What are subsidies and why they matter

There is no universally accepted definition of a subsidy. Organizations such as the Organisation for Economic Co-operation and Development (OECD) or the World Trade Organization (WTO) use definitions that align with their specific policy objectives. For instance, the WTO’s definition is narrow and contains three basic elements: “(i) a finanacial contribution (ii) by a government or any public body within the territory of a Member (iii) which confers a benefit.”

All three of these elements must be satisfied in order for a subsidy to exist in the legal parlance of the WTO. The narrow definition used by the WTO may reflect the need for verifiable and easily quantifiable evidence of support that can withstand legal scrutiny.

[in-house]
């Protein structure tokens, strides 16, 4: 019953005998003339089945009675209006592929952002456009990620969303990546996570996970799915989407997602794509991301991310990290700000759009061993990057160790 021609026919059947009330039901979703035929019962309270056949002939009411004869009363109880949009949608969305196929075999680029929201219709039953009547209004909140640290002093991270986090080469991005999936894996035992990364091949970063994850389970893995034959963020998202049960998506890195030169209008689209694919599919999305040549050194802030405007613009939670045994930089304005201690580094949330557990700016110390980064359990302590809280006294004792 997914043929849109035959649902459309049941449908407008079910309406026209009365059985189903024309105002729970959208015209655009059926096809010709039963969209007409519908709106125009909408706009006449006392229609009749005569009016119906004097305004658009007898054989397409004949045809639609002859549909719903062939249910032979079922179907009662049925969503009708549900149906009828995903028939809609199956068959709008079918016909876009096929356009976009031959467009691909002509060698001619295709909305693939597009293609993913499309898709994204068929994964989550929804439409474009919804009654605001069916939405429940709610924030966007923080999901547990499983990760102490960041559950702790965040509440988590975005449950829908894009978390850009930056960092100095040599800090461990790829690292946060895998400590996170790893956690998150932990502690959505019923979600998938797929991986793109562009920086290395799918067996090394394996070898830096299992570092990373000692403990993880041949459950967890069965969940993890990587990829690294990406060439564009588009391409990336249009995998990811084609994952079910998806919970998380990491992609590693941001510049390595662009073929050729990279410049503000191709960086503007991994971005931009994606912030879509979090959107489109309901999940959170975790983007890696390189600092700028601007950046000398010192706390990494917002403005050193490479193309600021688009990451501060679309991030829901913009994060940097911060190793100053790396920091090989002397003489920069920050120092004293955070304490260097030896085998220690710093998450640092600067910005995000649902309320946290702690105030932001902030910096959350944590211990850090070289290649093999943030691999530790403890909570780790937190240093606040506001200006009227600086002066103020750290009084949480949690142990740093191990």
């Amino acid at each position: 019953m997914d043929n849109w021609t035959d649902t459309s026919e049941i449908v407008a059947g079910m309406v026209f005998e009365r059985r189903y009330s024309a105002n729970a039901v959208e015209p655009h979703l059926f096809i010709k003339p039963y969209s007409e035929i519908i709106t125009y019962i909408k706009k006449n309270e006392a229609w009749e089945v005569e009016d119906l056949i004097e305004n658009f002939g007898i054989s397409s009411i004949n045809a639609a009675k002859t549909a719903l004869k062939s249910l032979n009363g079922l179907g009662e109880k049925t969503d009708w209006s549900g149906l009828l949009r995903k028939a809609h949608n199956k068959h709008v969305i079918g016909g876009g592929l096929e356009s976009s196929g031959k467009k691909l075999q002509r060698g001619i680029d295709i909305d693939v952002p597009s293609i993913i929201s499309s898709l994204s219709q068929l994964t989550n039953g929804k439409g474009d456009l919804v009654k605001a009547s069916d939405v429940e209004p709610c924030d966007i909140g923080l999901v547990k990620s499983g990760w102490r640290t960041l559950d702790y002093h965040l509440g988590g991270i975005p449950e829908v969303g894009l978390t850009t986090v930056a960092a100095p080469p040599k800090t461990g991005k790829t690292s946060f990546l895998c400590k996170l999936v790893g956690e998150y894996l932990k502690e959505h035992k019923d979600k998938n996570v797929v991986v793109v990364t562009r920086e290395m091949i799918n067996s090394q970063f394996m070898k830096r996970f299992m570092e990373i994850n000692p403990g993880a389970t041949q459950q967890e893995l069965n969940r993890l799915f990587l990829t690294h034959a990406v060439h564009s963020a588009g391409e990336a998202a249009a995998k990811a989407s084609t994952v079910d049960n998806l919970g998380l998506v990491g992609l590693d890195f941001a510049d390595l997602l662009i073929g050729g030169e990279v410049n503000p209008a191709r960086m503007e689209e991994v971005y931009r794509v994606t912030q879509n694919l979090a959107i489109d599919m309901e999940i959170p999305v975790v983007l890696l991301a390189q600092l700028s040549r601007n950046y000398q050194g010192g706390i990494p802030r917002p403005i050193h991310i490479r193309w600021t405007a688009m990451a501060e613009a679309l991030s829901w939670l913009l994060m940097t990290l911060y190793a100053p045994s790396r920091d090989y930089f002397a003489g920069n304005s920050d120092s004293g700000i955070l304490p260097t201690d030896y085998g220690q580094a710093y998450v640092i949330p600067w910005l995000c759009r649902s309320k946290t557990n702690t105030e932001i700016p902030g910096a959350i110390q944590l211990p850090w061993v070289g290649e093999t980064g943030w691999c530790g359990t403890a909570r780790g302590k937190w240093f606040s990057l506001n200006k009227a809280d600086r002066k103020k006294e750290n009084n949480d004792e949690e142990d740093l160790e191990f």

Economics, though, admits to a much wider range of definitions that could include nonfinancial policy support (for example, granting free access to a resource or favoring one firm or sector over another) as well as financial support (Sakai, Yagi, and Sumaila 2019). For instance, an uncorrected externality like air or water pollution would, in theory, be treated as a subsidy if the costs fall on some other party. When externalities are included in the definition, it is important to measure the extent of the subsidy correctly and to be precise about the definition being used.